In the past month or two, Cathay Pacific and British Airways both announced plans to shift from a 9-abreast to a 10-abreast Economy class seating layout on their Boeing 777 fleet. Essentially this means that there will now be 10 seats per row in Economy class and opposed to 9, which allows the airline to cram more passengers into the same aircraft than before. Cathay Pacific and British Airways will be joining Emirates, China Airlines, Air France, American Airlines, and Air Canada among others, all of which operate 10-abreast seating configurations on the 777. This leaves competitor Singapore Airlines as one of the last airlines operating a 9-abreast configuration.
Recently, to the disappointment of the Hong Kong spotting community, it was announced that the delivery of Cathay Pacific’s first Airbus A350 XWB would once again be delayed. Their first A350 (c/n 029) of the 46 that they have on order successfully completed its maiden flight at Airbus’ testing facility in April with test registration F-WZFX and is still waiting to be fitted with seats before it will be delivered to Cathay as B-LRA.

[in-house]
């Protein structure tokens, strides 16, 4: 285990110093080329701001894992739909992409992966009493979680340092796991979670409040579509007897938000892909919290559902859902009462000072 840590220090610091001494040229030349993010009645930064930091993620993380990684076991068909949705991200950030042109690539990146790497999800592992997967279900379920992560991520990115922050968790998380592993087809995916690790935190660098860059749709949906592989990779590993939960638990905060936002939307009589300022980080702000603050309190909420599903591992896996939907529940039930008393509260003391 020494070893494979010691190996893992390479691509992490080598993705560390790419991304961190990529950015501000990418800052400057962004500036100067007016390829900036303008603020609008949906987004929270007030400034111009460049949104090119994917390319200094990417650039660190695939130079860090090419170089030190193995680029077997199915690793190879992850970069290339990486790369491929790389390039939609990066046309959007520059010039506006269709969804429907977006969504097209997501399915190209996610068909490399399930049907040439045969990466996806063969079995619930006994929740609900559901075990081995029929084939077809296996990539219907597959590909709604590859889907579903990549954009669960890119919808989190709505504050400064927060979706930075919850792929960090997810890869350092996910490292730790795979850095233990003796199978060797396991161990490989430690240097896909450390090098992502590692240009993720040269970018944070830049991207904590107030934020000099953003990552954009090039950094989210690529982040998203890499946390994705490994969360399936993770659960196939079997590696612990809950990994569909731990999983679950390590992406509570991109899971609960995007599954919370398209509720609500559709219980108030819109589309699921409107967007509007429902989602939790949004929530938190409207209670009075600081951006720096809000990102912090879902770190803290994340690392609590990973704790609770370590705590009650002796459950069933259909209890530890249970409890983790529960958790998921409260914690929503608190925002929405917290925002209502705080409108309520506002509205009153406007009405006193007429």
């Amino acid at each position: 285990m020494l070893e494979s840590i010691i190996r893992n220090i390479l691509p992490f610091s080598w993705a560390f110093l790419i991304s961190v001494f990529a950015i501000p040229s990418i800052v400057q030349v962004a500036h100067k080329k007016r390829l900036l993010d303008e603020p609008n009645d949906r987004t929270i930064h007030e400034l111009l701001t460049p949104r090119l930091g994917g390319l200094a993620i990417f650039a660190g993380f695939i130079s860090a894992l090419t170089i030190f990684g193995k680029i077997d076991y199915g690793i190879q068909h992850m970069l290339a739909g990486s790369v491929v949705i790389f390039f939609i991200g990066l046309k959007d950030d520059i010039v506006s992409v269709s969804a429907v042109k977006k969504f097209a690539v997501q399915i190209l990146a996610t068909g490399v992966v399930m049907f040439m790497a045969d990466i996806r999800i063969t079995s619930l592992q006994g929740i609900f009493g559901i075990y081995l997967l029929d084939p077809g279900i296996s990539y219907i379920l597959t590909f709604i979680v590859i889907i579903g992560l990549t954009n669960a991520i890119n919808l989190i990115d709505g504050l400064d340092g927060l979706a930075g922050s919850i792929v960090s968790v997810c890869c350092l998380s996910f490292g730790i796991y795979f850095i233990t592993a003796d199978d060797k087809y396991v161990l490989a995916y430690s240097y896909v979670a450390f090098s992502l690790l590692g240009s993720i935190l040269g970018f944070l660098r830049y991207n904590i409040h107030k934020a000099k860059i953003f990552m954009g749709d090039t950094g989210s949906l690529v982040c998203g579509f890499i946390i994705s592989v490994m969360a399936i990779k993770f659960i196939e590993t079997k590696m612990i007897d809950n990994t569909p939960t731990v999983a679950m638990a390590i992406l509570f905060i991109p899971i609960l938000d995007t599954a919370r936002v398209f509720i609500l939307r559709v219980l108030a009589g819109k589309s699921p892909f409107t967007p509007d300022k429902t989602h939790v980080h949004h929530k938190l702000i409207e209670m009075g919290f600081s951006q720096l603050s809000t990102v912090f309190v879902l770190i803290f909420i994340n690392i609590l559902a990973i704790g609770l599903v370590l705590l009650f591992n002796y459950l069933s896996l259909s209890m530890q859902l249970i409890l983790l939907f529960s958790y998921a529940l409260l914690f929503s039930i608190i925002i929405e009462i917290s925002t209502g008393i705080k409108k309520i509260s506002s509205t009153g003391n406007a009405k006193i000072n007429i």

Both delays are due to issues with the manufacture of Cathay’s long-haul business class seats that will be installed on the aircraft. The majority of the blame lies on French manufacturer Zodiac Seats, who have been severely behind-schedule in their production and have been receiving plenty of (justified) criticism from Airbus and Boeing for delaying deliveries. Cathay Pacific is also guilty of making last-minute adjustments to the design of their business class seats that have complicated matters and slowed production.
Cathay Pacific Airbus A350 launch delayed full post
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